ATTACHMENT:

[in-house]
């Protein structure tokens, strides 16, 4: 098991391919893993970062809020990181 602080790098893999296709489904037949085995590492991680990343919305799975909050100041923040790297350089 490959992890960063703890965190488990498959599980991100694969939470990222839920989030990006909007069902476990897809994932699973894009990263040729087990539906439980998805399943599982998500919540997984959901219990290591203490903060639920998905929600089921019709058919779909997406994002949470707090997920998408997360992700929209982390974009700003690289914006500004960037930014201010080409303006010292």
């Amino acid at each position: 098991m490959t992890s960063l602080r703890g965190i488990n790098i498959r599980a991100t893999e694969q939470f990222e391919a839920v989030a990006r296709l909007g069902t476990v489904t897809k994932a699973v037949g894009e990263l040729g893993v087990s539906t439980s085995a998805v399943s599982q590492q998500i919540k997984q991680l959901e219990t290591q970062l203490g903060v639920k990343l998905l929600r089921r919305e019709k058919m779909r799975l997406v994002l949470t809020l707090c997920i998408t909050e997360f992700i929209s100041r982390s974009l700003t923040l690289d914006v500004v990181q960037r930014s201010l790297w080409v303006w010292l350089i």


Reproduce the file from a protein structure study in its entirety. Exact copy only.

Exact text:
[in-house]
């Protein structure tokens, strides 16, 4: 098991391919893993970062809020990181 602080790098893999296709489904037949085995590492991680990343919305799975909050100041923040790297350089 490959992890960063703890965190488990498959599980991100694969939470990222839920989030990006909007069902476990897809994932699973894009990263040729087990539906439980998805399943599982998500919540997984959901219990290591203490903060639920998905929600089921019709058919779909997406994002949470707090997920998408997360992700929209982390974009700003690289914006500004960037930014201010080409303006010292």
């Amino acid at each position: 098991m490959t992890s960063l602080r703890g965190i488990n790098i498959r599980a991100t893999e694969q939470f990222e391919a839920v989030a990006r296709l909007g069902t476990v489904t897809k994932a699973v037949g894009e990263l040729g893993v087990s539906t439980s085995a998805v399943s599982q590492q998500i919540k997984q991680l959901e219990t290591q970062l203490g903060v639920k990343l998905l929600r089921r919305e019709k058919m779909r799975l997406v994002l949470t809020l707090c997920i998408t909050e997360f992700i929209s100041r982390s974009l700003t923040l690289d914006v500004v990181q960037r930014s201010l790297w080409v303006w010292l350089i």